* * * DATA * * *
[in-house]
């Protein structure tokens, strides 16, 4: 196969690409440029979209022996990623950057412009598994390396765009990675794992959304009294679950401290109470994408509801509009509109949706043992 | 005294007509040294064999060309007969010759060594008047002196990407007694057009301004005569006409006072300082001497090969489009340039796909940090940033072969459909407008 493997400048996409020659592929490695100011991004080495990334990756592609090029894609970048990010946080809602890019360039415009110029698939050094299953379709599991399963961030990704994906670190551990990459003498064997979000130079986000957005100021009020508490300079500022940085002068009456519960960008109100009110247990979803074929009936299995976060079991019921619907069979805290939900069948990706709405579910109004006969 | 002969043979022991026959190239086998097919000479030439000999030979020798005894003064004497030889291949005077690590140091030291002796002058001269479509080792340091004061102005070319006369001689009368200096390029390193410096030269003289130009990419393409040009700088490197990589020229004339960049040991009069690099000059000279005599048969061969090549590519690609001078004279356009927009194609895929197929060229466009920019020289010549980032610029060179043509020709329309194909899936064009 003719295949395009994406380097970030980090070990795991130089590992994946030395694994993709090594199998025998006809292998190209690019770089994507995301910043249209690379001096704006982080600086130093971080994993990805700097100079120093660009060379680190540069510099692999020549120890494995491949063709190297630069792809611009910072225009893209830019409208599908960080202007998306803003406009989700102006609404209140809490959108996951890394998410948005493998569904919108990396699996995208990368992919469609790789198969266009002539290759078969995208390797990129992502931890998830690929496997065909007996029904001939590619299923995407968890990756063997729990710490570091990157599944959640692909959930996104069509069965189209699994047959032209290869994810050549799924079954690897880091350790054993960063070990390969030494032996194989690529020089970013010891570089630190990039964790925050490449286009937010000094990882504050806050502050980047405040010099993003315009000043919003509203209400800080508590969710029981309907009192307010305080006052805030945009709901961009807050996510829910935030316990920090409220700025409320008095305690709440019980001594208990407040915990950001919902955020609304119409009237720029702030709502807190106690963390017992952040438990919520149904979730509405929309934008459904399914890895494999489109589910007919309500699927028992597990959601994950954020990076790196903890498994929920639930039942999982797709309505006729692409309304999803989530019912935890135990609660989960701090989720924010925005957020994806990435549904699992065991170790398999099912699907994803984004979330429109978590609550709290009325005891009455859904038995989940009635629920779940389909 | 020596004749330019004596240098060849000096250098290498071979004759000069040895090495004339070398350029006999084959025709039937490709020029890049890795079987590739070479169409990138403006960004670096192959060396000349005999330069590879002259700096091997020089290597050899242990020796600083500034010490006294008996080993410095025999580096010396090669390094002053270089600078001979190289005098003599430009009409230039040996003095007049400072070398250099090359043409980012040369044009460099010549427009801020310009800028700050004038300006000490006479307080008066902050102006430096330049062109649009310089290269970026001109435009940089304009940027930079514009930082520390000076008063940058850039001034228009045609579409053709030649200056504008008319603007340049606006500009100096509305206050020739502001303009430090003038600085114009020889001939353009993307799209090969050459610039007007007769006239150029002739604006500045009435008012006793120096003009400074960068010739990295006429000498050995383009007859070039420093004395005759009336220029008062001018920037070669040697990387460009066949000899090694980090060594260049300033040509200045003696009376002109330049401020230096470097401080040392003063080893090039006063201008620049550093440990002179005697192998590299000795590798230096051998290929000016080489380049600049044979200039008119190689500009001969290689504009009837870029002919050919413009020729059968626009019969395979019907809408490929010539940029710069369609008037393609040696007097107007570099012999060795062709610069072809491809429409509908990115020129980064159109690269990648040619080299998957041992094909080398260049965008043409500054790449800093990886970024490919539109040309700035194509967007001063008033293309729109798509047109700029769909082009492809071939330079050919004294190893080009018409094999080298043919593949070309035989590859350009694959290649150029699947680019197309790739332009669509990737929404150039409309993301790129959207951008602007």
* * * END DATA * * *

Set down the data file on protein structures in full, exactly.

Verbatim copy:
[in-house]
């Protein structure tokens, strides 16, 4: 196969690409440029979209022996990623950057412009598994390396765009990675794992959304009294679950401290109470994408509801509009509109949706043992 | 005294007509040294064999060309007969010759060594008047002196990407007694057009301004005569006409006072300082001497090969489009340039796909940090940033072969459909407008 493997400048996409020659592929490695100011991004080495990334990756592609090029894609970048990010946080809602890019360039415009110029698939050094299953379709599991399963961030990704994906670190551990990459003498064997979000130079986000957005100021009020508490300079500022940085002068009456519960960008109100009110247990979803074929009936299995976060079991019921619907069979805290939900069948990706709405579910109004006969 | 002969043979022991026959190239086998097919000479030439000999030979020798005894003064004497030889291949005077690590140091030291002796002058001269479509080792340091004061102005070319006369001689009368200096390029390193410096030269003289130009990419393409040009700088490197990589020229004339960049040991009069690099000059000279005599048969061969090549590519690609001078004279356009927009194609895929197929060229466009920019020289010549980032610029060179043509020709329309194909899936064009 003719295949395009994406380097970030980090070990795991130089590992994946030395694994993709090594199998025998006809292998190209690019770089994507995301910043249209690379001096704006982080600086130093971080994993990805700097100079120093660009060379680190540069510099692999020549120890494995491949063709190297630069792809611009910072225009893209830019409208599908960080202007998306803003406009989700102006609404209140809490959108996951890394998410948005493998569904919108990396699996995208990368992919469609790789198969266009002539290759078969995208390797990129992502931890998830690929496997065909007996029904001939590619299923995407968890990756063997729990710490570091990157599944959640692909959930996104069509069965189209699994047959032209290869994810050549799924079954690897880091350790054993960063070990390969030494032996194989690529020089970013010891570089630190990039964790925050490449286009937010000094990882504050806050502050980047405040010099993003315009000043919003509203209400800080508590969710029981309907009192307010305080006052805030945009709901961009807050996510829910935030316990920090409220700025409320008095305690709440019980001594208990407040915990950001919902955020609304119409009237720029702030709502807190106690963390017992952040438990919520149904979730509405929309934008459904399914890895494999489109589910007919309500699927028992597990959601994950954020990076790196903890498994929920639930039942999982797709309505006729692409309304999803989530019912935890135990609660989960701090989720924010925005957020994806990435549904699992065991170790398999099912699907994803984004979330429109978590609550709290009325005891009455859904038995989940009635629920779940389909 | 020596004749330019004596240098060849000096250098290498071979004759000069040895090495004339070398350029006999084959025709039937490709020029890049890795079987590739070479169409990138403006960004670096192959060396000349005999330069590879002259700096091997020089290597050899242990020796600083500034010490006294008996080993410095025999580096010396090669390094002053270089600078001979190289005098003599430009009409230039040996003095007049400072070398250099090359043409980012040369044009460099010549427009801020310009800028700050004038300006000490006479307080008066902050102006430096330049062109649009310089290269970026001109435009940089304009940027930079514009930082520390000076008063940058850039001034228009045609579409053709030649200056504008008319603007340049606006500009100096509305206050020739502001303009430090003038600085114009020889001939353009993307799209090969050459610039007007007769006239150029002739604006500045009435008012006793120096003009400074960068010739990295006429000498050995383009007859070039420093004395005759009336220029008062001018920037070669040697990387460009066949000899090694980090060594260049300033040509200045003696009376002109330049401020230096470097401080040392003063080893090039006063201008620049550093440990002179005697192998590299000795590798230096051998290929000016080489380049600049044979200039008119190689500009001969290689504009009837870029002919050919413009020729059968626009019969395979019907809408490929010539940029710069369609008037393609040696007097107007570099012999060795062709610069072809491809429409509908990115020129980064159109690269990648040619080299998957041992094909080398260049965008043409500054790449800093990886970024490919539109040309700035194509967007001063008033293309729109798509047109700029769909082009492809071939330079050919004294190893080009018409094999080298043919593949070309035989590859350009694959290649150029699947680019197309790739332009669509990737929404150039409309993301790129959207951008602007």